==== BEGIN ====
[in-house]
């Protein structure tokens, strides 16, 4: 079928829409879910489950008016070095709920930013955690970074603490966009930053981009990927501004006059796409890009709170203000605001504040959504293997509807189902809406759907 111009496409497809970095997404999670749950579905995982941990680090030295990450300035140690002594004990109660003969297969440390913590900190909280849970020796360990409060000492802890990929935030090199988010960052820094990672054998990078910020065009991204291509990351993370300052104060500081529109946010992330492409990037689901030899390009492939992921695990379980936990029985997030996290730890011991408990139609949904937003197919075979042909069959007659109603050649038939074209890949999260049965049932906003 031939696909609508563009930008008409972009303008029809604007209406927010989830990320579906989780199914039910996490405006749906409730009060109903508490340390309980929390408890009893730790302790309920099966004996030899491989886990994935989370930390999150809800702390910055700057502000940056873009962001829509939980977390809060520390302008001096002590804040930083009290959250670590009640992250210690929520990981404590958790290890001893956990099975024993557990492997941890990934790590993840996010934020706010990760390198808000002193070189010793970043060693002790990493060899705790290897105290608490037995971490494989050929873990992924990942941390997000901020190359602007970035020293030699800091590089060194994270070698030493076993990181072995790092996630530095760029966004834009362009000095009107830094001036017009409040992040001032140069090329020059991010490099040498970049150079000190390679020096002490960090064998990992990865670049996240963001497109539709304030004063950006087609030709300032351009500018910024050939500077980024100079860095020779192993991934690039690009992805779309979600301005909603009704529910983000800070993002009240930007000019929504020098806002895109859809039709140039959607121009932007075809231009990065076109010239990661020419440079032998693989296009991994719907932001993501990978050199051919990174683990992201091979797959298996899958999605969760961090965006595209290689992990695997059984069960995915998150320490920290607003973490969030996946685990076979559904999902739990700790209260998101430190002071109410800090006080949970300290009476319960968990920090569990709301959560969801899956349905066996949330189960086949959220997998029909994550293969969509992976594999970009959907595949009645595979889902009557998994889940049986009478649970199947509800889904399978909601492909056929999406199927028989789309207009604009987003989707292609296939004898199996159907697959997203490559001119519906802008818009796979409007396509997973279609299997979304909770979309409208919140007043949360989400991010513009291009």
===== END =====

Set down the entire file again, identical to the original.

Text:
[in-house]
């Protein structure tokens, strides 16, 4: 079928829409879910489950008016070095709920930013955690970074603490966009930053981009990927501004006059796409890009709170203000605001504040959504293997509807189902809406759907 111009496409497809970095997404999670749950579905995982941990680090030295990450300035140690002594004990109660003969297969440390913590900190909280849970020796360990409060000492802890990929935030090199988010960052820094990672054998990078910020065009991204291509990351993370300052104060500081529109946010992330492409990037689901030899390009492939992921695990379980936990029985997030996290730890011991408990139609949904937003197919075979042909069959007659109603050649038939074209890949999260049965049932906003 031939696909609508563009930008008409972009303008029809604007209406927010989830990320579906989780199914039910996490405006749906409730009060109903508490340390309980929390408890009893730790302790309920099966004996030899491989886990994935989370930390999150809800702390910055700057502000940056873009962001829509939980977390809060520390302008001096002590804040930083009290959250670590009640992250210690929520990981404590958790290890001893956990099975024993557990492997941890990934790590993840996010934020706010990760390198808000002193070189010793970043060693002790990493060899705790290897105290608490037995971490494989050929873990992924990942941390997000901020190359602007970035020293030699800091590089060194994270070698030493076993990181072995790092996630530095760029966004834009362009000095009107830094001036017009409040992040001032140069090329020059991010490099040498970049150079000190390679020096002490960090064998990992990865670049996240963001497109539709304030004063950006087609030709300032351009500018910024050939500077980024100079860095020779192993991934690039690009992805779309979600301005909603009704529910983000800070993002009240930007000019929504020098806002895109859809039709140039959607121009932007075809231009990065076109010239990661020419440079032998693989296009991994719907932001993501990978050199051919990174683990992201091979797959298996899958999605969760961090965006595209290689992990695997059984069960995915998150320490920290607003973490969030996946685990076979559904999902739990700790209260998101430190002071109410800090006080949970300290009476319960968990920090569990709301959560969801899956349905066996949330189960086949959220997998029909994550293969969509992976594999970009959907595949009645595979889902009557998994889940049986009478649970199947509800889904399978909601492909056929999406199927028989789309207009604009987003989707292609296939004898199996159907697959997203490559001119519906802008818009796979409007396509997973279609299997979304909770979309409208919140007043949360989400991010513009291009």